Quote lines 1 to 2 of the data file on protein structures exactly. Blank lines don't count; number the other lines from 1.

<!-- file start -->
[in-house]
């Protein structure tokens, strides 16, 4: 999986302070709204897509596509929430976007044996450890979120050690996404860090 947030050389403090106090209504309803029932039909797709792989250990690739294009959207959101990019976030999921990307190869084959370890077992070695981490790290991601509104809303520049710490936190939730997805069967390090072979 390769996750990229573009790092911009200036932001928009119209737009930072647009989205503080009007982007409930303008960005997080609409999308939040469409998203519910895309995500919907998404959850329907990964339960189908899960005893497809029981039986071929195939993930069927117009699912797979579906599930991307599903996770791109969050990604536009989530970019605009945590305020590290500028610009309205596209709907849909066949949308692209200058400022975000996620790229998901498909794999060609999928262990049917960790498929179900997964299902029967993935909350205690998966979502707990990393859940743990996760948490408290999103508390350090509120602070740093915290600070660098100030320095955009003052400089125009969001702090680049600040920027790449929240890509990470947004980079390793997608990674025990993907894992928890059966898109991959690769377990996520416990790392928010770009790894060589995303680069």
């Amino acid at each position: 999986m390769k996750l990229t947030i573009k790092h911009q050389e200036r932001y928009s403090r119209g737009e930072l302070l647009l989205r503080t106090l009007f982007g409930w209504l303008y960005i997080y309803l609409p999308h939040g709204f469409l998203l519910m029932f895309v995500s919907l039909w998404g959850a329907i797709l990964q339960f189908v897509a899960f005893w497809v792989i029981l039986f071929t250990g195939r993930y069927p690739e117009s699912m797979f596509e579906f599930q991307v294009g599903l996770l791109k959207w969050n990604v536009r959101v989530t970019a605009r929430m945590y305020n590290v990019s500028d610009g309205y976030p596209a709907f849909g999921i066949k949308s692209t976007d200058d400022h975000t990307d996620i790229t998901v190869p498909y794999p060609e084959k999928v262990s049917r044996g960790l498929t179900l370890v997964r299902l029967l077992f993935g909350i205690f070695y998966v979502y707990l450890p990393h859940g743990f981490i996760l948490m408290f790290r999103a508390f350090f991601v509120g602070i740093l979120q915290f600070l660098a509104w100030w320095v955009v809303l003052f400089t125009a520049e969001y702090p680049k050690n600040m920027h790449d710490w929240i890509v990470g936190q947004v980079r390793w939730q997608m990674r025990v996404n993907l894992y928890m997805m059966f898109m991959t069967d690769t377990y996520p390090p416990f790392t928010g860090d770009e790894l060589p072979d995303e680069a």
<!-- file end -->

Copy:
[in-house]
């Protein structure tokens, strides 16, 4: 999986302070709204897509596509929430976007044996450890979120050690996404860090 947030050389403090106090209504309803029932039909797709792989250990690739294009959207959101990019976030999921990307190869084959370890077992070695981490790290991601509104809303520049710490936190939730997805069967390090072979 390769996750990229573009790092911009200036932001928009119209737009930072647009989205503080009007982007409930303008960005997080609409999308939040469409998203519910895309995500919907998404959850329907990964339960189908899960005893497809029981039986071929195939993930069927117009699912797979579906599930991307599903996770791109969050990604536009989530970019605009945590305020590290500028610009309205596209709907849909066949949308692209200058400022975000996620790229998901498909794999060609999928262990049917960790498929179900997964299902029967993935909350205690998966979502707990990393859940743990996760948490408290999103508390350090509120602070740093915290600070660098100030320095955009003052400089125009969001702090680049600040920027790449929240890509990470947004980079390793997608990674025990993907894992928890059966898109991959690769377990996520416990790392928010770009790894060589995303680069």